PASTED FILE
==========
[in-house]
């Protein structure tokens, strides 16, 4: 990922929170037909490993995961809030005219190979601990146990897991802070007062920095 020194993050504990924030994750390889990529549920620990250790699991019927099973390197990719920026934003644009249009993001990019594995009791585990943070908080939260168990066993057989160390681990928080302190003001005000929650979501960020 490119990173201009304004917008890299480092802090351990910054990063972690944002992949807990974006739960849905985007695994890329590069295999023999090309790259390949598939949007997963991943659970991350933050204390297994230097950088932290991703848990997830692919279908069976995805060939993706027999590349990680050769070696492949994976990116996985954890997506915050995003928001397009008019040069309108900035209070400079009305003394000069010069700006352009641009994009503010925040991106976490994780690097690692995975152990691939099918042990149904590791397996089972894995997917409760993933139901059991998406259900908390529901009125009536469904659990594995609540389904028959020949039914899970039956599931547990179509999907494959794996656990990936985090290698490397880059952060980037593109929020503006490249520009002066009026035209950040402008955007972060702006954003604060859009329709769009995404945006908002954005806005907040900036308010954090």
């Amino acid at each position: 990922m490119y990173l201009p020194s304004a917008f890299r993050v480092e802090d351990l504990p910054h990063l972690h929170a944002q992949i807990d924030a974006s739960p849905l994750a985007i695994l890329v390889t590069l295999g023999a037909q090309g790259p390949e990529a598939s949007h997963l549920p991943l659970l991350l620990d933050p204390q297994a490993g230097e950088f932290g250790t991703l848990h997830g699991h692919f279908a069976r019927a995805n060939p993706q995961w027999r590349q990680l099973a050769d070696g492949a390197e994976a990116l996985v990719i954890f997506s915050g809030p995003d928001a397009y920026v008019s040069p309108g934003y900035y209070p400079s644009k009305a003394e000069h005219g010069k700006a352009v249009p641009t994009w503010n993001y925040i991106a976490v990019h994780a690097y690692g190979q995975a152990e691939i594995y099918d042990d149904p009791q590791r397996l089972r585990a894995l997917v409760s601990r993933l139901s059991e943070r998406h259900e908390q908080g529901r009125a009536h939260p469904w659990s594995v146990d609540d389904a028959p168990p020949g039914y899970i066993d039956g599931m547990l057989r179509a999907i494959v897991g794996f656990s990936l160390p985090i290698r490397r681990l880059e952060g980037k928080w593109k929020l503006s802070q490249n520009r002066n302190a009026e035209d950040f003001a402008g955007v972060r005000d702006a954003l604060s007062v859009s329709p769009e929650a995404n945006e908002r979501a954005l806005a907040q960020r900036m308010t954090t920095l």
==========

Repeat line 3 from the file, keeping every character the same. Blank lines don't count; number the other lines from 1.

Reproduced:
């Amino acid at each position: 990922m490119y990173l201009p020194s304004a917008f890299r993050v480092e802090d351990l504990p910054h990063l972690h929170a944002q992949i807990d924030a974006s739960p849905l994750a985007i695994l890329v390889t590069l295999g023999a037909q090309g790259p390949e990529a598939s949007h997963l549920p991943l659970l991350l620990d933050p204390q297994a490993g230097e950088f932290g250790t991703l848990h997830g699991h692919f279908a069976r019927a995805n060939p993706q995961w027999r590349q990680l099973a050769d070696g492949a390197e994976a990116l996985v990719i954890f997506s915050g809030p995003d928001a397009y920026v008019s040069p309108g934003y900035y209070p400079s644009k009305a003394e000069h005219g010069k700006a352009v249009p641009t994009w503010n993001y925040i991106a976490v990019h994780a690097y690692g190979q995975a152990e691939i594995y099918d042990d149904p009791q590791r397996l089972r585990a894995l997917v409760s601990r993933l139901s059991e943070r998406h259900e908390q908080g529901r009125a009536h939260p469904w659990s594995v146990d609540d389904a028959p168990p020949g039914y899970i066993d039956g599931m547990l057989r179509a999907i494959v897991g794996f656990s990936l160390p985090i290698r490397r681990l880059e952060g980037k928080w593109k929020l503006s802070q490249n520009r002066n302190a009026e035209d950040f003001a402008g955007v972060r005000d702006a954003l604060s007062v859009s329709p769009e929650a995404n945006e908002r979501a954005l806005a907040q960020r900036m308010t954090t920095l």